The Nordic Welfare State: Towards a Further Raising of the Retirement Age


  • The on-going process of demographic ageing forces states to reform their pension schemes. In order to assure the stability of the financing of pensions and the stable long-term economic growth, it is vital to increase the number of working people, which can be achieved through the raising of the retirement age.
  • Demographic ageing is observable in every society, albeit its pace varies. Those especially likely to be touched by the process are the Nordic countries, where the discussion on the possible changes in the pension schemes, which could help to postpone the process of deactivation, is already underway.
  • The Nordic pension schemes’ primary characteristic is the high effective retirement age, which was achieved thanks to the limitation of the possibility of earlier professional deactivation and to the creation of numerous encouragements for longer presence in the labour market.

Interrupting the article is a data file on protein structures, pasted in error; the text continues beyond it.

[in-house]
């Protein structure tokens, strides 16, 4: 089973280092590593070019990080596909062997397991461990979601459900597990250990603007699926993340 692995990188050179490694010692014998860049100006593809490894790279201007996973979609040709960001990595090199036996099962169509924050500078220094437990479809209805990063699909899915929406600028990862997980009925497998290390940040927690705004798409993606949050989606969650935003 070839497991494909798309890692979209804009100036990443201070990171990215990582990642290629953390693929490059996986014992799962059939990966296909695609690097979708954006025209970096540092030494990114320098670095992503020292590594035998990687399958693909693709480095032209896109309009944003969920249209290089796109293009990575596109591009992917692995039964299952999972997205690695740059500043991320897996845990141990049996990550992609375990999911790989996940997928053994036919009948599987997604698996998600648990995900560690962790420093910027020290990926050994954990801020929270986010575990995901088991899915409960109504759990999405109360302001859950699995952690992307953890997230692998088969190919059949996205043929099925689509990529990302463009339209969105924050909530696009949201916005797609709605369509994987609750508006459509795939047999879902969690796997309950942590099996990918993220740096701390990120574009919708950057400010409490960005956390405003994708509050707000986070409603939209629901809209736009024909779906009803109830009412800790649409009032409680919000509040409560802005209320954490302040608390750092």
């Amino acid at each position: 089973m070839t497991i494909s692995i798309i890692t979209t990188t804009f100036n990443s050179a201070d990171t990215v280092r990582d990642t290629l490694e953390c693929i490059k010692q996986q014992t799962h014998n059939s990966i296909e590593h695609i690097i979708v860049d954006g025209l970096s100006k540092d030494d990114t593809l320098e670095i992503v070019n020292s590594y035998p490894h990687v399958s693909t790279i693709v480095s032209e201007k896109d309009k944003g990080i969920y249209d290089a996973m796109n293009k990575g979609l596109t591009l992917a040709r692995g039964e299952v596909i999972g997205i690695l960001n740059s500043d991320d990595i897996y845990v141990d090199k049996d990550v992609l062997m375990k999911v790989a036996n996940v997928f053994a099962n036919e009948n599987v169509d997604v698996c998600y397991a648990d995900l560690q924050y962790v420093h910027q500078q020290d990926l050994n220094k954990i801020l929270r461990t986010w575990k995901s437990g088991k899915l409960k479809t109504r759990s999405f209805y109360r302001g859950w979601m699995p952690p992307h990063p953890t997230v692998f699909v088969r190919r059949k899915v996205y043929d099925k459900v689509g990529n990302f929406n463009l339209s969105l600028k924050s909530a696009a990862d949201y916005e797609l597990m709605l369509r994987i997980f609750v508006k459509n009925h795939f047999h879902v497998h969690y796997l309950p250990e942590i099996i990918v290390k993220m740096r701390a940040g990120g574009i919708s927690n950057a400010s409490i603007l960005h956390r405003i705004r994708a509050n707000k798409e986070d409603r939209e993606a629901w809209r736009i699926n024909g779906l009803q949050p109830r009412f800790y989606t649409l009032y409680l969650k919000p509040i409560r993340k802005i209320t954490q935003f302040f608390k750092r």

• In the forthcoming years it is to be expected that Sweden and Finland (perhaps also Iceland) will introduce the reforms of the pension schemes where one of the basic tools will be, as it seems, the raising of the retirement age.
  • Despite the fact that traditionally the Nordic countries were said to be “demographically old”, in the next 50 years the demographic situation in Poland will worsen more drastically.
  • Hence, it is crucially important to open a discussion about the further raising of the retirement age to the levels of 68-69 or on the possibility to extend the period of professional activity (for example, through the postponement of the moment in which the earlier pension can be received). Furthermore, it is vital to close the loopholes which allow certain groups like public officers, miners, farmers and others to obtain their pensions earlier.